A first of its kind road project in Florida is halfway done. A big bonus hinges on the second half.
One of the biggest ongoing road construction projects in the region dates back to a meeting of transportation officials nearly a decade ago, in 2007.
That was when Florida Department of Transportation officials first talked about turning the University Parkway interchange at Interstate 75 in east Manatee County into a diverging diamond. A diverging diamond is designed to make traffic flow more efficient, and safer, by reducing the number of red lights. The diverging part happens when two directions of traffic on the non-interstate road cross to the opposite side on both sides of the bridge at the interstate.
Both state and local officials agreed the booming area, gateway to Lakewood Ranch and now the Mall at University Town Center, is a perfect spot for Florida's first DDI. “This area really lends itself to a DDI because of all the activity and traffic,” says FDOT spokesman Robin Stublen.
State funding for the $74.5 million project, after seven years of planning, meetings and lots of politics, was approved in 2014. Tampa-based Prince Contracting, which won the bid to do the work, broke ground Aug. 3, 2015.
The project has a palpable sense of urgency: Prince aims to complete the DDI by Sept. 24, 2017, the first day of the 2017 World Rowing Championships at nearby Nathan Benderson Park. While the contractor can earn $5 million in bonus money for an early finish, it can also be penalized for being late. (See related story.)
The project is also a complex undertaking. It has a host of connected side projects, including an auxiliary lane on northbound and southbound I-75; constructing new bridges on I-75 over University Parkway; widening of University Parkway; widening of I-75 bridges over Errie Creek and Foley Creek; realignment of on-ramps and off-ramps at I-75/University Parkway; drainage improvements, new lighting and signals; construction of a noise wall on the west side of I-75; and sidewalks, bike lanes and pedestrian walkways.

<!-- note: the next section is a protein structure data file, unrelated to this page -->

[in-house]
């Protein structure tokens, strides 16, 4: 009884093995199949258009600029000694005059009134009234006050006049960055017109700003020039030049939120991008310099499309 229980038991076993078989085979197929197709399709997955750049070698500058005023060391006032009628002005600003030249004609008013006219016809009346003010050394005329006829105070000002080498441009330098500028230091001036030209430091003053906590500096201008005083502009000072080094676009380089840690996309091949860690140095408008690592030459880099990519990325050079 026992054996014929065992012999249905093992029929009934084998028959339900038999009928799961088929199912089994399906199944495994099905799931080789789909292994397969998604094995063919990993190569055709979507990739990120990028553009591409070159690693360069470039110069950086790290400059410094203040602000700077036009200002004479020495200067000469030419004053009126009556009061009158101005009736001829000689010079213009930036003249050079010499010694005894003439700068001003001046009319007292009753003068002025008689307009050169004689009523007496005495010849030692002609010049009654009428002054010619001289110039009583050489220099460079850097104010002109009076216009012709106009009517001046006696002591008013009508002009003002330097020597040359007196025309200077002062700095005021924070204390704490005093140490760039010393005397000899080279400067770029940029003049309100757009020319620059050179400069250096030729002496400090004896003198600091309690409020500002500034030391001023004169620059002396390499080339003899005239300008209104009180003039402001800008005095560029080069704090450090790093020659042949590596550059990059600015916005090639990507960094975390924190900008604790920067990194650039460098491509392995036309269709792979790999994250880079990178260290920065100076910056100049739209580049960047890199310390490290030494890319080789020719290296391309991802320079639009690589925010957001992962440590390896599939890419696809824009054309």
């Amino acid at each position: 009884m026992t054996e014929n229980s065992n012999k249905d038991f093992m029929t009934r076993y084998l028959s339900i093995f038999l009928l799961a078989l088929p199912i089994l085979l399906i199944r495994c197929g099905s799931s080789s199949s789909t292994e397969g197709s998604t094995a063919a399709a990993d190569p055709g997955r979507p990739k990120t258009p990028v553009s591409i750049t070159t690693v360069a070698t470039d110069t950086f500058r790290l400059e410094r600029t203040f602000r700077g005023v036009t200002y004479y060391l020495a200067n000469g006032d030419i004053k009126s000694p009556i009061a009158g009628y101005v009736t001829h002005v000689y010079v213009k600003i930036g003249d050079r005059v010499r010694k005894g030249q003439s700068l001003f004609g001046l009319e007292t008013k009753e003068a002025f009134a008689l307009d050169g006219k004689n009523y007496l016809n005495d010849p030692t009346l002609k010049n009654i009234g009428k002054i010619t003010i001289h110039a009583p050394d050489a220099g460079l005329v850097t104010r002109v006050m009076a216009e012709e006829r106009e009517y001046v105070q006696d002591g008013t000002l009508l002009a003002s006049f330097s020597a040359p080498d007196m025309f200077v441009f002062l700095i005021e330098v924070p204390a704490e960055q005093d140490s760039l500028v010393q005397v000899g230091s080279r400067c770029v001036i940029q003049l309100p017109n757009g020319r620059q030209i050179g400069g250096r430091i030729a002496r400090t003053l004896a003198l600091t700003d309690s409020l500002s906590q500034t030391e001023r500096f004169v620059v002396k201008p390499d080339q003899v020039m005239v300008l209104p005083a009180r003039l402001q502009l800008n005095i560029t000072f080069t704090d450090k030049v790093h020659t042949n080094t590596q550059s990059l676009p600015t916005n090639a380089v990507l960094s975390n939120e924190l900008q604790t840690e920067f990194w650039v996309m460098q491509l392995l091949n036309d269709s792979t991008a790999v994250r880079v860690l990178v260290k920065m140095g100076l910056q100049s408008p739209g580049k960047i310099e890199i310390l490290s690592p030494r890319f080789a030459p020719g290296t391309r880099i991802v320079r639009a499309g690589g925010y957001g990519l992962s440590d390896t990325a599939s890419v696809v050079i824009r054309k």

A big part of the logistical challenges, says Stublen, is lane closures are limited to nighttime hours. “There are a significant amount of utility installations and adjustments on this project,” Stublen says in an email response to written questions.
With one year down and one to go, Stublen, in an early September interview, says the project was 51% done the week of Sept 12. Most of the challenges have been weather related.
“Schedule adjustments are made accordingly and crews are allocated where necessary to keep items on the critical path of work progressing forward,” he adds in the email.
At a glance: Diverging diamond
Project: A diverging diamond is designed to make traffic flow more efficient, and safer, by reducing the number of red lights. The diverging part happens when two directions of traffic on the non-interstate road cross to the opposite side on both sides of the bridge at the interstate.
Location: Florida Department of Transportation District One; University Parkway interchange at Interstate 75. It's the first diverging diamond built in Florida.
Traffic: Daily traffic averages 53,000 vehicles on University Parkway just west of I-75; 34,000 vehicles on University just east of I-75; and 12,000 vehicles on I-75 at the interchange.
Start date: Aug. 3, 2015.
Expected completion date: Fall 2017
Cost: $74.5 million
Contractor: Prince Contracting LLC. Out-bid five other companies.
Sources: Florida Department of Transportation, Prince Contracting
History of a diamond
Washington, D.C., area engineer Gilbert Chlewicki is widely credited with creating the concept for a diverging diamond interchange.